SLOW: Sustainable, Local, Organic, and Whole

The slow movement is a philosophy that advocates a cultural shift toward slowing down life’s pace. It began with a protest against the opening of a McDonald’s restaurant in Rome in 1986 that sparked the creation of the slow food movement. Over time, this developed into a subculture where the “slow” epithet has been applied to a variety of activities and aspects of life.

Stress is leading to unprecedented health problems. “Stop the world I want to get off” is a feeling we all have sometimes.

Why is this happening? What is wrong? What are we searching for? The one thing that is common to all these trends is connection. We are searching for a connection. We want a connection to people – ourselves, our family, our community, our friends, – to foodto place (where we live), and to life. We want a connection to all that it means to live – we want to live a connected life.


Slow Villages was conceived by I am Peru. It is an organic development of the slow movement philosophy, adapted for rural communities in developing countries. The principal goals are to create a better quality of life and cultivate a more conscious society by converting tradition and daily activities into economic stimulants, fomenting human potential.



The Slow Food movement is a global initiative focused on encouraging people to stop eating fast food, instead of taking the time to prepare and eat whole, locally sourced foods. The focus is not only on nutrition but also on preserving culture and heritage as it relates to food.

In over two decades of history, the movement has evolved to embrace a comprehensive approach to food that recognizes the strong connections between plate, planet, people, politics, and culture. Slow Food has grown into a global movement involving millions of people, in over 150 countries.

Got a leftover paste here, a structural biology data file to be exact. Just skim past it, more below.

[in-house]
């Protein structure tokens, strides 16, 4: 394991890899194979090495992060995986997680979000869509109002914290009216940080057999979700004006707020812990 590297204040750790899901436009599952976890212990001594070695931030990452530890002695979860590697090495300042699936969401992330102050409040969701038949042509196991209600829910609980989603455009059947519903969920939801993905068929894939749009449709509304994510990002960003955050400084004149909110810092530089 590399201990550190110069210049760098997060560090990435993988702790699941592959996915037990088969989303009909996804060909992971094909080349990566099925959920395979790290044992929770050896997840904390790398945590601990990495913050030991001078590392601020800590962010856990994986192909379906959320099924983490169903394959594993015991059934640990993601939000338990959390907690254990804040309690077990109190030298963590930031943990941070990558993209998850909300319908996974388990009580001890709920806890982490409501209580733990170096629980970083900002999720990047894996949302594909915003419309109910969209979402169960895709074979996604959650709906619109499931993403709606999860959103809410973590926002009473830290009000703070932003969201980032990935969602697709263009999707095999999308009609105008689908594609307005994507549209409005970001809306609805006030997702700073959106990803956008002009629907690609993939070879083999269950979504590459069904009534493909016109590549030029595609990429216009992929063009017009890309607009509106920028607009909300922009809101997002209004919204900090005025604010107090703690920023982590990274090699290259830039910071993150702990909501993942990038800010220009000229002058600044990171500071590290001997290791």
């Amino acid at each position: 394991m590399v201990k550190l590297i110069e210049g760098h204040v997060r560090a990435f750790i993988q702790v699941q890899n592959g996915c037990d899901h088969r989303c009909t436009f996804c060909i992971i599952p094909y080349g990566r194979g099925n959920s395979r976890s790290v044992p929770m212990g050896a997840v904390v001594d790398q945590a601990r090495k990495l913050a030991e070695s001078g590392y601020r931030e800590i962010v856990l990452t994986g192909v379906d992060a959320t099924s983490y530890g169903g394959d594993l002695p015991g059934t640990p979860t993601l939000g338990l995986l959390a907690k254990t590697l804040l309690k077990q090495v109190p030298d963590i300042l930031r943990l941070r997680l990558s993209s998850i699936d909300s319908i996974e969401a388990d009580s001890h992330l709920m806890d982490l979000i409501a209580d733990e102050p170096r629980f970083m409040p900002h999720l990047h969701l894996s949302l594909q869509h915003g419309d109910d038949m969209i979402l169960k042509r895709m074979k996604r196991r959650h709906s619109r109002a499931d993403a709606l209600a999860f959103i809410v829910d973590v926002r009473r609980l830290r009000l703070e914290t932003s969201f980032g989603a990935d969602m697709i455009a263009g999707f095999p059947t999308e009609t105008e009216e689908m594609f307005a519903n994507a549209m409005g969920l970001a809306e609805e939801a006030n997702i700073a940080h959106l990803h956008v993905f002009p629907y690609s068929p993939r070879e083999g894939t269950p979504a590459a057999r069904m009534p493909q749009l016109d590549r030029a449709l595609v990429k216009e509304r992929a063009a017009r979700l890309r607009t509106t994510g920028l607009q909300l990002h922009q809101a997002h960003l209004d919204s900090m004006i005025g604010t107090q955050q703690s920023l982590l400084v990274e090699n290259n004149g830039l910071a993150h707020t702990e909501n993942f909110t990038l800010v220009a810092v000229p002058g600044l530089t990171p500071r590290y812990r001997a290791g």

Traditional knowledge is part of biodiversity, and has allowed generations of farmers to cultivate the most difficult land, and to transform milk, meat, grains, fruit, and vegetables into thousands of foods: bread, couscous, cheese, salami, preserves, sweets…

Protecting biodiversity means respecting all diversities, places, bodies of knowledge, and cultures. It means growing many different things but on a small scale. It means producing less, but giving more value to what is produced, and minimizing waste. It means eating mostly local food. It means promoting a system that is balanced, durable, and sustainable. It means protecting the small-scale farmers, fishers, and herders who understand the fragile equilibriums of nature and work in harmony with ecosystems. This is why Slow Food believes it is possible to feed the planet and guarantee good, clean, and fair food for everyone, by starting from biodiversity.


Making life better for everyone living in an urban environment improving the quality of life in the cities, resisting the homogenization and globalization of towns around the globe, protecting the environment, promoting cultural diversity and uniqueness of individual cities, providing inspiration for a healthier lifestyle.


Slow tourism is an approach to travel that emphasizes connection: to local people, cultures, food and music. It relies on the idea that a trip is meant to educate and have an emotional impact, in the present moment and for the future, while remaining sustainable for local communities and the environment.

For the visitor the impact that these connections have on you will last a lot longer than with traditional tourism.